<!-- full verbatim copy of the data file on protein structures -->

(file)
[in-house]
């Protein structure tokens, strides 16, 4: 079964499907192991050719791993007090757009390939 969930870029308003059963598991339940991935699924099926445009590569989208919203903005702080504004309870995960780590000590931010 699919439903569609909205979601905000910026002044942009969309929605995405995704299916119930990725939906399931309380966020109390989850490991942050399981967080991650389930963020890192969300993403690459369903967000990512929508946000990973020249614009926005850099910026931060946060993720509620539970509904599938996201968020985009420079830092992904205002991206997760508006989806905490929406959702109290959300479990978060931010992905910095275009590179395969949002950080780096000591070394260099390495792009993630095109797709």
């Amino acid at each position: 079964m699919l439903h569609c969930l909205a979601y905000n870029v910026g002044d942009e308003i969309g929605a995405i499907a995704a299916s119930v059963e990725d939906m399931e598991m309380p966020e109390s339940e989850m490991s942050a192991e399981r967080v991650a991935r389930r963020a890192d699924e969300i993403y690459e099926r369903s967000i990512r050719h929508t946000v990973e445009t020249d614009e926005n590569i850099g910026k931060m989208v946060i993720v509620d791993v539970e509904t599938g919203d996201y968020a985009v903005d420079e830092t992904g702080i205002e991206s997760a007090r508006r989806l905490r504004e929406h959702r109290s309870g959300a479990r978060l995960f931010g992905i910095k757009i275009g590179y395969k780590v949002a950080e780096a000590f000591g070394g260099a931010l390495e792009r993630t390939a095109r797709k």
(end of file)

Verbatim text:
[in-house]
């Protein structure tokens, strides 16, 4: 079964499907192991050719791993007090757009390939 969930870029308003059963598991339940991935699924099926445009590569989208919203903005702080504004309870995960780590000590931010 699919439903569609909205979601905000910026002044942009969309929605995405995704299916119930990725939906399931309380966020109390989850490991942050399981967080991650389930963020890192969300993403690459369903967000990512929508946000990973020249614009926005850099910026931060946060993720509620539970509904599938996201968020985009420079830092992904205002991206997760508006989806905490929406959702109290959300479990978060931010992905910095275009590179395969949002950080780096000591070394260099390495792009993630095109797709």
């Amino acid at each position: 079964m699919l439903h569609c969930l909205a979601y905000n870029v910026g002044d942009e308003i969309g929605a995405i499907a995704a299916s119930v059963e990725d939906m399931e598991m309380p966020e109390s339940e989850m490991s942050a192991e399981r967080v991650a991935r389930r963020a890192d699924e969300i993403y690459e099926r369903s967000i990512r050719h929508t946000v990973e445009t020249d614009e926005n590569i850099g910026k931060m989208v946060i993720v509620d791993v539970e509904t599938g919203d996201y968020a985009v903005d420079e830092t992904g702080i205002e991206s997760a007090r508006r989806l905490r504004e929406h959702r109290s309870g959300a479990r978060l995960f931010g992905i910095k757009i275009g590179y395969k780590v949002a950080e780096a000590f000591g070394g260099a931010l390495e792009r993630t390939a095109r797709k």